Friday, October 3, 2008

Senator, you're no Jack Kennedy

"Senator, I served with Jack Kennedy: I knew Jack Kennedy; Jack Kennedy was a friend of mine. Senator, you're no Jack Kennedy. " "I will not make age an issue of this campaign. I am not going to exploit, for political purposes, my opponent's youth and inexperience." These were two of the most memorable Vice Presidential and Presidential debate zingers in recent memory. The first was said by Senator Lloyd Bentsen when Senator Dan Quayle compared his experience to John Kennedy in 1988. The second was uttered by President Ronald Reagan to former Vice President Walter Mondale in 1984. We didn't hear any memorable lines of that magnitude last night from either Joe Biden or Sarah Palin. So who won the debate and what does it matter, if at all?

Norton decided he'd grab a nice cigar and watch the Vice Presidential debate in one of the few local watering holes where he can still enjoy a good cigar without being forced outside to watch it through the window. Norton likes his cigars. Norton's original thought of taking a drink of beer every time Palin said, "maverick, experience, reform, or terrorists," was quickly abandoned. He thought better, because he would probably be drunk within the first fifteen minutes.

Ok, enough talking about myself in the third person. Since I live in Phillies' country and the Phillies/Brewers game was on, I had to resign myself to the non-smoking section of the bar to watch the debate. This turned out to be interesting, because I stumbled upon the conclusion of a "Women for Obama" meeting. I watched the debate with this group.

Palin did not fall flat on her face, so from that respect, she succeeded. She had a problem answering the questions posed to her by debate moderator Gwen Ifil, but that wasn't in her game plan anyway. Palin said, "And I want to let you know what I did as a mayor and as a governor. And I may not answer the questions that either the moderator or you want to hear, but I'm going to talk straight to the American people and let them know my track record also." She was well prepared for the debate and stuck to her canned talking points almost flawlessly.

Just like her convention speech, when she's scripted, Palin is very good and appeals to a certain group of voters. Unfortunately for John McCain that group of voters, at least now as opposed to at the time of the GOP convention, is almost exclusively within the conservative Republican base. Palin's image has hardened. The conservative base, well at least most of them, love her. Liberals and most moderates think she is in way over her head and vastly unqualified for Vice President.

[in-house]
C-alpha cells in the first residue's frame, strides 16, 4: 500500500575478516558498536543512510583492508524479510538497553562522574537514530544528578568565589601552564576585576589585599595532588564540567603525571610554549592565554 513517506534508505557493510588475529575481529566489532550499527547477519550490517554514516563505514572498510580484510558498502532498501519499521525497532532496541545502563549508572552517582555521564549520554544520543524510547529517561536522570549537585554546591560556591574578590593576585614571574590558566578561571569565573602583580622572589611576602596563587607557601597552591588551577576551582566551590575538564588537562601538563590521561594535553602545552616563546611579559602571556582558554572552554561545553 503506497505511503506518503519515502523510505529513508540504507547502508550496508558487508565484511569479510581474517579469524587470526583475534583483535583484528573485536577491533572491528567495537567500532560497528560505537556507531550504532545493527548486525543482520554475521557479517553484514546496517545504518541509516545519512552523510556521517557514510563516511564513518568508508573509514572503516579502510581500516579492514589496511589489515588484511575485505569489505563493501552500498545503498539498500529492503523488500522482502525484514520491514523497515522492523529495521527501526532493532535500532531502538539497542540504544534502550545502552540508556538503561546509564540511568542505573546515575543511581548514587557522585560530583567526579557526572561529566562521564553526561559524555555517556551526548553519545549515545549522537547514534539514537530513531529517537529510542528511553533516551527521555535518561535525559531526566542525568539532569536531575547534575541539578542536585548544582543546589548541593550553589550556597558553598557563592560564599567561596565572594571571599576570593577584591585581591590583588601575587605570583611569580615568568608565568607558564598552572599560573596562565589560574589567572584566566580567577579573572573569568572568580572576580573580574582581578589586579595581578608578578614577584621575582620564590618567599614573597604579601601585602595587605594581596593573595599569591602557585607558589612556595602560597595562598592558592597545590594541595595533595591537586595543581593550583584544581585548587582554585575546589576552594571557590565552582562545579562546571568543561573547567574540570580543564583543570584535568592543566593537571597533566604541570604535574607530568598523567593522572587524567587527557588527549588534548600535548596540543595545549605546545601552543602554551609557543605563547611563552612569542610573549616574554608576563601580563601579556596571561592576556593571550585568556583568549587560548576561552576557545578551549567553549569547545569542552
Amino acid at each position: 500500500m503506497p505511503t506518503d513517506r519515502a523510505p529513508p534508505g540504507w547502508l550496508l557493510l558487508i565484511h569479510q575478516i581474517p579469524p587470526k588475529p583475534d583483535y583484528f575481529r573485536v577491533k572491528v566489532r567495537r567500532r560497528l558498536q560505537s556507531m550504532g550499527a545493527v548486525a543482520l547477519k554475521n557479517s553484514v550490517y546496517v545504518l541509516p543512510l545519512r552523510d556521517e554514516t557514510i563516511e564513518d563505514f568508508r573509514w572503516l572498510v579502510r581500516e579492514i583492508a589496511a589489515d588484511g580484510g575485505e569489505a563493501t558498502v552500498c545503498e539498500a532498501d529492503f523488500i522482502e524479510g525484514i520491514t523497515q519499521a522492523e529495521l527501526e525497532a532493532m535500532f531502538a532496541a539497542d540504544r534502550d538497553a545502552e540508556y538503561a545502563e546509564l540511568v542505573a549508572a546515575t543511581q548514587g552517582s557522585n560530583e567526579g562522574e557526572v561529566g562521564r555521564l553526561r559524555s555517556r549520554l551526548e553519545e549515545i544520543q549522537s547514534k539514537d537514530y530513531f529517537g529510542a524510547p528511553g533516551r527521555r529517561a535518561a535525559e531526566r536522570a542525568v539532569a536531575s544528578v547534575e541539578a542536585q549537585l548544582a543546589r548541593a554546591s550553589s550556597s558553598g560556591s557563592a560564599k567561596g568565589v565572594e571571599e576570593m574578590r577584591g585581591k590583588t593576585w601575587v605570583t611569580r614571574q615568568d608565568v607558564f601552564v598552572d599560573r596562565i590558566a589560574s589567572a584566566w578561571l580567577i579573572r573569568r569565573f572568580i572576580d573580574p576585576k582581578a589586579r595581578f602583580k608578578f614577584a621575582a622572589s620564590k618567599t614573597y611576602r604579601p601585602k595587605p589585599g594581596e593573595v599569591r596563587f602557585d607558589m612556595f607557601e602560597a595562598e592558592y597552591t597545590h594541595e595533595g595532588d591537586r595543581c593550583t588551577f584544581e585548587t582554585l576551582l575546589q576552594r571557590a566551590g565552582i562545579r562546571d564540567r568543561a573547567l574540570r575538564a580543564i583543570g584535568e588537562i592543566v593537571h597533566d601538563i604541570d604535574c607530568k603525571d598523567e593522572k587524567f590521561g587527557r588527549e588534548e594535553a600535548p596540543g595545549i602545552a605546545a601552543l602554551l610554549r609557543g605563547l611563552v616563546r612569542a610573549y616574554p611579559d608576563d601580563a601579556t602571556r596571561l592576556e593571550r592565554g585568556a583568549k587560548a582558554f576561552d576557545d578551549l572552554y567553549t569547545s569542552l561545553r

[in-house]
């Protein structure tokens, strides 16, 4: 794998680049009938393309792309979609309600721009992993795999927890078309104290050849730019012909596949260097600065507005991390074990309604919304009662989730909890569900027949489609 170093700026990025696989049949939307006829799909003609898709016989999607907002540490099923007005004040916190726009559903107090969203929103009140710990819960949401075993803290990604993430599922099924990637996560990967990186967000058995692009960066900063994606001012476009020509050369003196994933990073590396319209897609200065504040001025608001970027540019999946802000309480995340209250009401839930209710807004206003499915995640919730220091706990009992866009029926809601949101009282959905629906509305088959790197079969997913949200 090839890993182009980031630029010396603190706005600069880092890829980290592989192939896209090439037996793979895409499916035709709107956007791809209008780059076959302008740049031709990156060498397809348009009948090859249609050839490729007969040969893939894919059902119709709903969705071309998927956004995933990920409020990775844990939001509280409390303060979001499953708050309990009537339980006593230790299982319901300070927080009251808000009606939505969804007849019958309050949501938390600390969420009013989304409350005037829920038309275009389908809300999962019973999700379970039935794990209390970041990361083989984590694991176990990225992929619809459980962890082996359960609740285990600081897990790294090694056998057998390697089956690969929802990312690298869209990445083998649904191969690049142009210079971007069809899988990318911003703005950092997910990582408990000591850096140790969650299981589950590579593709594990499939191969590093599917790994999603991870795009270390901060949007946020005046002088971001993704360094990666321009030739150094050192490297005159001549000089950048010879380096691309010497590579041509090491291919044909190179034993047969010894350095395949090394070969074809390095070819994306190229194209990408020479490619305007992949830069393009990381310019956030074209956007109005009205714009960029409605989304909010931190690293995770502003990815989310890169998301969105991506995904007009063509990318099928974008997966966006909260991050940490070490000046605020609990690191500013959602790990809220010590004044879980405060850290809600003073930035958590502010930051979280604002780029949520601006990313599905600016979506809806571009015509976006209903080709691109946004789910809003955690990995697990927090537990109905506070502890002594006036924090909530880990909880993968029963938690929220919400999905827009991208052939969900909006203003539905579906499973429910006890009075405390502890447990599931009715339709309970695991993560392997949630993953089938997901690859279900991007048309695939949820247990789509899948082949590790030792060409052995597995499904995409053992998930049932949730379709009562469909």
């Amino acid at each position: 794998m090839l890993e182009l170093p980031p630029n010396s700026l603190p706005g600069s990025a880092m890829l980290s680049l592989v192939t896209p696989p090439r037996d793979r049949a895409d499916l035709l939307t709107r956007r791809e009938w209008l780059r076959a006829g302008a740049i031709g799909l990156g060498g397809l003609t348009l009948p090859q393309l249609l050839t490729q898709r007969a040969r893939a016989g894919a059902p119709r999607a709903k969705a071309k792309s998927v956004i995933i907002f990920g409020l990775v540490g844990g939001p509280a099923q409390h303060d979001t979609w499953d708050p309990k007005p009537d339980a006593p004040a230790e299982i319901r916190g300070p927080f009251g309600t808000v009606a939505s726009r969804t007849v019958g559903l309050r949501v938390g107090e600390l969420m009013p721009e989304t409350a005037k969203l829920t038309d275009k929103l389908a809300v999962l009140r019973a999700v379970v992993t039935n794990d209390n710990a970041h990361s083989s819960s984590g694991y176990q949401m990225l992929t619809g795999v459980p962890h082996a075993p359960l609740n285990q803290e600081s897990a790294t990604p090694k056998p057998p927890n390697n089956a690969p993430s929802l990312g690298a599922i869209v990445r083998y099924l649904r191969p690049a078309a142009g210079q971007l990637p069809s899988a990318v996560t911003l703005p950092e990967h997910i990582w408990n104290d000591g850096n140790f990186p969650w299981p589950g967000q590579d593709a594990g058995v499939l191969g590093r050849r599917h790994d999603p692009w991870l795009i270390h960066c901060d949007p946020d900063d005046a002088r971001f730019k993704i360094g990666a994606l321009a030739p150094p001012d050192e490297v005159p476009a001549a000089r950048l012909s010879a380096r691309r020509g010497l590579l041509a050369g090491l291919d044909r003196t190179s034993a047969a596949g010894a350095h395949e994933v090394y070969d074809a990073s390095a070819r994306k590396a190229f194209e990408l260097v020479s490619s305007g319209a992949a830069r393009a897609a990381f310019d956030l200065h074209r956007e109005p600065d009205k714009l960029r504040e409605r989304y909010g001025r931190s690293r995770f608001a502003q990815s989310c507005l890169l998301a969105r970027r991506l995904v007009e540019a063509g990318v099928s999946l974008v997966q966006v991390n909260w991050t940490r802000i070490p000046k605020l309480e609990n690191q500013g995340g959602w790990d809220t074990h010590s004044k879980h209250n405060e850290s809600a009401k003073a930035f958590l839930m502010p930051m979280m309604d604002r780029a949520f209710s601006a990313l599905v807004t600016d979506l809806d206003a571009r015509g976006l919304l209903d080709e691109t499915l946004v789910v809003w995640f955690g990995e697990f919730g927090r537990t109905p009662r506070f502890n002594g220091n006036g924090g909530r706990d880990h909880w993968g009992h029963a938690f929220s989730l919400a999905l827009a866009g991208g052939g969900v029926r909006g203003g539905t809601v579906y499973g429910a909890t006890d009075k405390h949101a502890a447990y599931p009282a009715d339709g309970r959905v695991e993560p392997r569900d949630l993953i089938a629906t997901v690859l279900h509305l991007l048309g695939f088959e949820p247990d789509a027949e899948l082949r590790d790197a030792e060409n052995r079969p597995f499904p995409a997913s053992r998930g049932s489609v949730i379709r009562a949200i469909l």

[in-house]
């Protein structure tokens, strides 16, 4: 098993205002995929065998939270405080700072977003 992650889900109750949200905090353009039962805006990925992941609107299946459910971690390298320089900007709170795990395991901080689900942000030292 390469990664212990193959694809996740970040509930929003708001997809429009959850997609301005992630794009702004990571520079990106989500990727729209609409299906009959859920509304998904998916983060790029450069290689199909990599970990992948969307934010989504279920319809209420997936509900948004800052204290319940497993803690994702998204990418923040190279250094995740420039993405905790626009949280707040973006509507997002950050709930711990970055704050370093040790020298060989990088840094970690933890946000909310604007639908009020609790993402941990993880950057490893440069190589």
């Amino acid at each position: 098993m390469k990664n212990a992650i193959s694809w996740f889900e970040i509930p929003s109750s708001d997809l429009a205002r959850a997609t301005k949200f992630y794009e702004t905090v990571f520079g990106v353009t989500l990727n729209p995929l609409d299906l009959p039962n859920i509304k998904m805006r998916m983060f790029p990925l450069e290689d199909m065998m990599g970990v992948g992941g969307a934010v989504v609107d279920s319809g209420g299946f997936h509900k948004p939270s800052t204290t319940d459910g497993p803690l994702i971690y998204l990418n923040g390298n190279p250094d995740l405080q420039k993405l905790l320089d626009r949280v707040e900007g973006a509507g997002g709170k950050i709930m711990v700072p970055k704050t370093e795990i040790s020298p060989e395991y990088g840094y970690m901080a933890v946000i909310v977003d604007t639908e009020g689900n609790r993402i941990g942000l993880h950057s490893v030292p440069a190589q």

Biden was very good, and he did not fall into the trap of "beating up" on Palin and invoking sympathy. He answered the questions posed to him, and thankfully for him, he had a time limit on his answers. CNN's post debate poll showed that 87 percent believe Biden is qualified to be President, up over ten points from prior to the debate. Only 42 percent believe that Palin is qualified to assume the office of the Presidency, little changed from before the debate.

I believe the most telling moment in the debate came towards the end of the debate. Many times you can tell a lot about a person not so much by what they say, but by the fact that they remain silent when they should have said something. Biden said: "But the notion that somehow, because I'm a man, I don't know what it's like to raise two kids alone, I don't know what it's like to have a child you're not sure is going to -- is going to make it -- I understand." Biden choked up when he got to the point of alluding to the 1972 auto accident which took the lives of his first wife and year old daughter and nearly that of his two sons.

Here's Palin's verbatim response. "People aren't looking for more of the same. They are looking for change. And John McCain has been the consummate maverick in the Senate over all these years." Not a single empathetic word. Apparently debate camp didn't cover this topic.

In the end, I don't believe this most anticipated event of the fall campaign changed many minds. It may have saved Palin's place on the ticket, but finding an independent voter whose opinion of Palin was changed by Palin's performance is a task worthy of Diogenes.

One final point, the group I stumbled upon, "Women for Obama," consisted of a large percentage of women who worked and voted for Hillary Clinton in the primary. They audibly gasped as Palin continually uses phrases like "darn right, you betcha, joe six-pack, and maverick." The general consensus I received among this diverse group of "Hillary Country" women, was they felt Palin was an embarrassment. The choice of Palin by McCain did little to convince these women to vote for McCain, but may have hardened their support for Obama.

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